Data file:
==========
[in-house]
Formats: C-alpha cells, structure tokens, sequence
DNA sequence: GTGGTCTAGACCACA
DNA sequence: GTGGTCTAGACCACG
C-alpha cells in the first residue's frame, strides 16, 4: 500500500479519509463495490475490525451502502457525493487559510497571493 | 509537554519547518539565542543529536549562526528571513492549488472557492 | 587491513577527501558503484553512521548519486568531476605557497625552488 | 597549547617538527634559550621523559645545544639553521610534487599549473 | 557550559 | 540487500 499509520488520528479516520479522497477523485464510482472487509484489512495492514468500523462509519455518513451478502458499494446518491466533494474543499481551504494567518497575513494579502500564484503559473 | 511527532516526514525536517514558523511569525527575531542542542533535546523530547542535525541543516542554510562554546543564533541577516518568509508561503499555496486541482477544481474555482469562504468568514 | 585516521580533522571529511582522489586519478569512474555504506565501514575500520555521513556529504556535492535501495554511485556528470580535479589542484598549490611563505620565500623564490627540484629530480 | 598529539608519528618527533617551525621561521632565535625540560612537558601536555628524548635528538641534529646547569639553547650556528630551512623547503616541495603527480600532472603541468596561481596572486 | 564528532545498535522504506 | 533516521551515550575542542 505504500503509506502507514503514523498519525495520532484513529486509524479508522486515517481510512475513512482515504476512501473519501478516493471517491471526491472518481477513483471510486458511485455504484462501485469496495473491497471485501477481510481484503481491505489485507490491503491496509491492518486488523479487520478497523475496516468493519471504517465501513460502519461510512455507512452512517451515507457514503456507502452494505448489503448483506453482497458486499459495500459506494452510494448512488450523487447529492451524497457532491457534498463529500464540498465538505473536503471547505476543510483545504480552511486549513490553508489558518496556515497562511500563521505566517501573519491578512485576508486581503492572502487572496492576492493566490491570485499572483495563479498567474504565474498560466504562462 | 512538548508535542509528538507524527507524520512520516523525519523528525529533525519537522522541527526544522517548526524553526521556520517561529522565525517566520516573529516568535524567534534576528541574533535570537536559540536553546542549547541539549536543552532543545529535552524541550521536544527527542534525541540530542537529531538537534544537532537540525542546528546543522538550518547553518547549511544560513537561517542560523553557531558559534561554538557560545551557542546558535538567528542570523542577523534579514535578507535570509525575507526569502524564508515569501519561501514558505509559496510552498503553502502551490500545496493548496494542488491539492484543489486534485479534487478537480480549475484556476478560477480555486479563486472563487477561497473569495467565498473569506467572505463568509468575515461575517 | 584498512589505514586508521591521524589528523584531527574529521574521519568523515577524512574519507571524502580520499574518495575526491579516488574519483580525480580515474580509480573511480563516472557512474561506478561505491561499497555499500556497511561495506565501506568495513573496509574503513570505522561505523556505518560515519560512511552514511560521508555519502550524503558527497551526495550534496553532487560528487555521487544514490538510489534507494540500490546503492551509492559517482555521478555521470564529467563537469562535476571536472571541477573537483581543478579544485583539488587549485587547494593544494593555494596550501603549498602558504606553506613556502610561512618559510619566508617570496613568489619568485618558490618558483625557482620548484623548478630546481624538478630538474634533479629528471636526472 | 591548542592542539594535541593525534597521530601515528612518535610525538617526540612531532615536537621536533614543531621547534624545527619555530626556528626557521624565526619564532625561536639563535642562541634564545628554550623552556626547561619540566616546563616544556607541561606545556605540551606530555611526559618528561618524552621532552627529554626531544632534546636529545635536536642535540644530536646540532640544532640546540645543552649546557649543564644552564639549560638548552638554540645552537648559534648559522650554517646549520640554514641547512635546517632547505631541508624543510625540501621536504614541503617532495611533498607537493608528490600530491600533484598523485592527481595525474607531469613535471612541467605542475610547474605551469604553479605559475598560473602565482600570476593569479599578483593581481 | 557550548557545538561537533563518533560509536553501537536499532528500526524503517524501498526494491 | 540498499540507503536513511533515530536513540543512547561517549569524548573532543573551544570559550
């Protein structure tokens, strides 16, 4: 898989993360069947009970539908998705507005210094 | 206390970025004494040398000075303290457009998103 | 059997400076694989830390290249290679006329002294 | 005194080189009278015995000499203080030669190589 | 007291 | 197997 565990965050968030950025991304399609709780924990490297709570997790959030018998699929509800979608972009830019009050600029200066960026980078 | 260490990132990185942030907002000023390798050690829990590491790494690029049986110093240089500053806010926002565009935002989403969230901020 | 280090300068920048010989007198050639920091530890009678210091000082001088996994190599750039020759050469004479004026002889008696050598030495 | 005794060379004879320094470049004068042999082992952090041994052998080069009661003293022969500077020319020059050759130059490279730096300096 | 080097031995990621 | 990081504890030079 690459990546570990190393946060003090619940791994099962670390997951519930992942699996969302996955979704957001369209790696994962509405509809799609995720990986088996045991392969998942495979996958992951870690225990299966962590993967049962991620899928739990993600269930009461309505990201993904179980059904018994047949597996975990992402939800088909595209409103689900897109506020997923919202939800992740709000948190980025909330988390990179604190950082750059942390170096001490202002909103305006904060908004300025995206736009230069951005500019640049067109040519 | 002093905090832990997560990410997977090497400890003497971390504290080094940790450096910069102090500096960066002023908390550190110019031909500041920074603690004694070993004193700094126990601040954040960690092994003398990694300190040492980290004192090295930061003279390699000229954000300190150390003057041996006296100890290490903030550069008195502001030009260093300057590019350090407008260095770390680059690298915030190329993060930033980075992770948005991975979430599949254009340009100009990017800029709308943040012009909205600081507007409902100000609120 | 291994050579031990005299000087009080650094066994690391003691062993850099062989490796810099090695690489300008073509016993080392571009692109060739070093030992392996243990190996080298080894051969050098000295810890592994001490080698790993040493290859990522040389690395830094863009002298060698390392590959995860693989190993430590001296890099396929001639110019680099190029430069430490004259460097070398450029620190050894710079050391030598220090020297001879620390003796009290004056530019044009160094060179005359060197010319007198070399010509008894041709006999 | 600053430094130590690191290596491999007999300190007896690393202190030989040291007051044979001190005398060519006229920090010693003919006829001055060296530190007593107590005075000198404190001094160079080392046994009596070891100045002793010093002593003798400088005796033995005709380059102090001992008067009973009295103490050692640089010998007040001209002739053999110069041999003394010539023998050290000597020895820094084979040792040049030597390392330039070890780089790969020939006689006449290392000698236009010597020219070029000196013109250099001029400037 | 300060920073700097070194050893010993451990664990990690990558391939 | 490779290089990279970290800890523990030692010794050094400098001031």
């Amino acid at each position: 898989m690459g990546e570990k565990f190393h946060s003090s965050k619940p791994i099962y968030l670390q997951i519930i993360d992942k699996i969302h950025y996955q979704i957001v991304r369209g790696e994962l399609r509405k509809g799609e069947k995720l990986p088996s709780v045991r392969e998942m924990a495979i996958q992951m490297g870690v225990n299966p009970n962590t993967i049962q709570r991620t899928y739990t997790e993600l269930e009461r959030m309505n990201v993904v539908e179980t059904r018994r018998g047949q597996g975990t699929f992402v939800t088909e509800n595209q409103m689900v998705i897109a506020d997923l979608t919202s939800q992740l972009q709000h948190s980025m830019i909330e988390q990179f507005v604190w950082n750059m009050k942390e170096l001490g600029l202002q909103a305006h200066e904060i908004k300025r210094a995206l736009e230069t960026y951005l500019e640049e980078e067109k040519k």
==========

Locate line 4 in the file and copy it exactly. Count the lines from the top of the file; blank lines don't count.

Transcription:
DNA sequence: GTGGTCTAGACCACG